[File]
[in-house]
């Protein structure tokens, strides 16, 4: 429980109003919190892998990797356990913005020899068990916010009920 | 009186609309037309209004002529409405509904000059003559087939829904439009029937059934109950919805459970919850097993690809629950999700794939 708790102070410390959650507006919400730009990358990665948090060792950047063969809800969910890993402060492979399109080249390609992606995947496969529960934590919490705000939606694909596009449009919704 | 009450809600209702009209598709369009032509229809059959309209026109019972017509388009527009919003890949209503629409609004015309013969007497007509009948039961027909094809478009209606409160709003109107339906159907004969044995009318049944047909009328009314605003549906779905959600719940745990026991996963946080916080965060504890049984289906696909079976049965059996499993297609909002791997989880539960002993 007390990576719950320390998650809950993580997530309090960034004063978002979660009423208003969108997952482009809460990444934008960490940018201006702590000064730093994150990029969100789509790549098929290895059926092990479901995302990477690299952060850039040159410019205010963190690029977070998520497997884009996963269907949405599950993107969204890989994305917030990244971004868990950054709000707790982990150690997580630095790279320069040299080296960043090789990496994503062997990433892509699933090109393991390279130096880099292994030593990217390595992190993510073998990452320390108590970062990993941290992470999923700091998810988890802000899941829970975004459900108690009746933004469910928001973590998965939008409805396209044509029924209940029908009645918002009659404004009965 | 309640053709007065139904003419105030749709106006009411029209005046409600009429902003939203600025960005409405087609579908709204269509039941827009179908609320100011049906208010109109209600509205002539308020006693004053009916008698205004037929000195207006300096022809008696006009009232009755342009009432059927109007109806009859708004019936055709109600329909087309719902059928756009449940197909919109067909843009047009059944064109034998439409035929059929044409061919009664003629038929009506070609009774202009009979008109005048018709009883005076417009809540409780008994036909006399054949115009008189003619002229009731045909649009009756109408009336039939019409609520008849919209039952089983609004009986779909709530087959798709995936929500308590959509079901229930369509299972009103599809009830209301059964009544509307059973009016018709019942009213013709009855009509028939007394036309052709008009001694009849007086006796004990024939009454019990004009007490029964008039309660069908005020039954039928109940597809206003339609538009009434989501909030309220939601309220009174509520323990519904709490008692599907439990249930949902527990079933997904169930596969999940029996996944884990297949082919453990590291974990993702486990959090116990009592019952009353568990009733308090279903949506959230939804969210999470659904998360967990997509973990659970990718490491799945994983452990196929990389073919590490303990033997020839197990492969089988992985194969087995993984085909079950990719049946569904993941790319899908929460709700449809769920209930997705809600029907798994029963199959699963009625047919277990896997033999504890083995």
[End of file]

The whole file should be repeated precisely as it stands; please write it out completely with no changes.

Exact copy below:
[in-house]
């Protein structure tokens, strides 16, 4: 429980109003919190892998990797356990913005020899068990916010009920 | 009186609309037309209004002529409405509904000059003559087939829904439009029937059934109950919805459970919850097993690809629950999700794939 708790102070410390959650507006919400730009990358990665948090060792950047063969809800969910890993402060492979399109080249390609992606995947496969529960934590919490705000939606694909596009449009919704 | 009450809600209702009209598709369009032509229809059959309209026109019972017509388009527009919003890949209503629409609004015309013969007497007509009948039961027909094809478009209606409160709003109107339906159907004969044995009318049944047909009328009314605003549906779905959600719940745990026991996963946080916080965060504890049984289906696909079976049965059996499993297609909002791997989880539960002993 007390990576719950320390998650809950993580997530309090960034004063978002979660009423208003969108997952482009809460990444934008960490940018201006702590000064730093994150990029969100789509790549098929290895059926092990479901995302990477690299952060850039040159410019205010963190690029977070998520497997884009996963269907949405599950993107969204890989994305917030990244971004868990950054709000707790982990150690997580630095790279320069040299080296960043090789990496994503062997990433892509699933090109393991390279130096880099292994030593990217390595992190993510073998990452320390108590970062990993941290992470999923700091998810988890802000899941829970975004459900108690009746933004469910928001973590998965939008409805396209044509029924209940029908009645918002009659404004009965 | 309640053709007065139904003419105030749709106006009411029209005046409600009429902003939203600025960005409405087609579908709204269509039941827009179908609320100011049906208010109109209600509205002539308020006693004053009916008698205004037929000195207006300096022809008696006009009232009755342009009432059927109007109806009859708004019936055709109600329909087309719902059928756009449940197909919109067909843009047009059944064109034998439409035929059929044409061919009664003629038929009506070609009774202009009979008109005048018709009883005076417009809540409780008994036909006399054949115009008189003619002229009731045909649009009756109408009336039939019409609520008849919209039952089983609004009986779909709530087959798709995936929500308590959509079901229930369509299972009103599809009830209301059964009544509307059973009016018709019942009213013709009855009509028939007394036309052709008009001694009849007086006796004990024939009454019990004009007490029964008039309660069908005020039954039928109940597809206003339609538009009434989501909030309220939601309220009174509520323990519904709490008692599907439990249930949902527990079933997904169930596969999940029996996944884990297949082919453990590291974990993702486990959090116990009592019952009353568990009733308090279903949506959230939804969210999470659904998360967990997509973990659970990718490491799945994983452990196929990389073919590490303990033997020839197990492969089988992985194969087995993984085909079950990719049946569904993941790319899908929460709700449809769920209930997705809600029907798994029963199959699963009625047919277990896997033999504890083995």